A Greek sale of short-term government securities on Wednesday demonstrates how countries that were at the forefront of Europe’s debt crisis have taken very different paths.
Greece auctioned 1.3 billion euros ($1.4 billion) of 91-day bills amid the backdrop of an impasse over financial-aid approvals from Europe. It sold the securities at an average yield of 2.7 percent, the same as in a sale on March 11 and more than the 2.5 percent from a month before that. In Spain, where the government has narrowed the budget deficit, the treasury came close to selling bills that paid no interest at an auction on Tuesday.
While Greece’s government grapples with three-year rates above 20 percent and the reputation of being the only euro-area sovereign to lose investors’ money this year, demand for Spanish securities has been buoyed by European Central Bank asset purchases and an improving economy after government programs to fix its finances.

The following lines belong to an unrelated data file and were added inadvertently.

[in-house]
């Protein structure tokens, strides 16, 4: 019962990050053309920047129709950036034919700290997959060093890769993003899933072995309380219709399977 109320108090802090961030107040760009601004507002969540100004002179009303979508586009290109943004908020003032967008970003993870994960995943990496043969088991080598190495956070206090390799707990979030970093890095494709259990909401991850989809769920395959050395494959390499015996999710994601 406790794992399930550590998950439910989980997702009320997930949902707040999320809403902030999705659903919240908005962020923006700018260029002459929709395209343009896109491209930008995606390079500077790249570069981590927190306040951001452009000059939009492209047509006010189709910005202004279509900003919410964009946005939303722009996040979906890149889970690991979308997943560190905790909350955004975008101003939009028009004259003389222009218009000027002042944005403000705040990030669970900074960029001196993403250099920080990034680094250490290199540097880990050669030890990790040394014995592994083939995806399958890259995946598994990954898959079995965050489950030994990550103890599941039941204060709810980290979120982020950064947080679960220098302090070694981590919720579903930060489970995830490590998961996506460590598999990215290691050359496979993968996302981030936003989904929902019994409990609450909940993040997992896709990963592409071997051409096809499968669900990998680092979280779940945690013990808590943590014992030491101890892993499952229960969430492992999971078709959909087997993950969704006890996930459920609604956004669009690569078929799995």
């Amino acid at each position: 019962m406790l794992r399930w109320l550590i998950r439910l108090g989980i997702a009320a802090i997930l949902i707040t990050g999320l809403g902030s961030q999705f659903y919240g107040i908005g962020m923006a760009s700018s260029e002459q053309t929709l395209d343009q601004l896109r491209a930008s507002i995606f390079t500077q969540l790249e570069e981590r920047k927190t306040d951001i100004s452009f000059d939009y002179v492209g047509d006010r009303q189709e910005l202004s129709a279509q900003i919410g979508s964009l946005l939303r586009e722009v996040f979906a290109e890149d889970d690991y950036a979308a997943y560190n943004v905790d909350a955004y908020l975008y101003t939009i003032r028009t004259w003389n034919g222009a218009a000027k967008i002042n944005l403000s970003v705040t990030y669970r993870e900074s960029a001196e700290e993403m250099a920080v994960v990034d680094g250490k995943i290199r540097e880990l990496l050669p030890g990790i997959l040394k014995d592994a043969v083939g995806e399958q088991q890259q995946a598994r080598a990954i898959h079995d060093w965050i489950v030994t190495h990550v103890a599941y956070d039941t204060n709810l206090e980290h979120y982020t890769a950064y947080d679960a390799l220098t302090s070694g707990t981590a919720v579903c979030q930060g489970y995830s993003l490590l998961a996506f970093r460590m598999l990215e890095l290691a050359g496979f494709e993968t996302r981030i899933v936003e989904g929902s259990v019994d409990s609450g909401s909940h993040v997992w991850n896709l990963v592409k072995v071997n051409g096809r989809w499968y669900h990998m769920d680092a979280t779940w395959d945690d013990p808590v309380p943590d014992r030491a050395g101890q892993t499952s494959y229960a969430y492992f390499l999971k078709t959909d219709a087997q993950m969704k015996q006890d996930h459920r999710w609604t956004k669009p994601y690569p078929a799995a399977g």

“Greece’s fiscal dynamics are far worse” and account for the difference in borrowing costs, said Nick Stamenkovic, a fixed-income strategist at RIA Capital Markets Ltd. in Edinburgh. “Investors are treating Spain and Greece completely differently.”
The yield on Greek three-year notes increased 13 basis points, or 0.13 percentage point, to 20.56 percent at 1 p.m. London time, and touched 20.64 percent, a four-week high. The 3.375 percent note due in July 2017 slipped 0.145, 1.45 euros per 1,000-euro face amount, to 70.455. The 10-year rate climbed 17 basis points to 10.98 percent.
Unable to access bailout funds and locked out of international capital markets, Greece is holding out for a deal at an EU summit starting Thursday to unlock a payment from its 240 billion-euro rescue package, European officials with direct knowledge of the situation said on Tuesday. The country is facing more than 2 billion euros in debt payments Friday.
On the other end of Europe’s bond-market spectrum, Germany sold 3.3 billion euros of 10-year bonds at a record-low average yield of 0.25 percent. The yield on the 0.5 percent security maturing February 2025 fell seven basis points to 0.21 percent.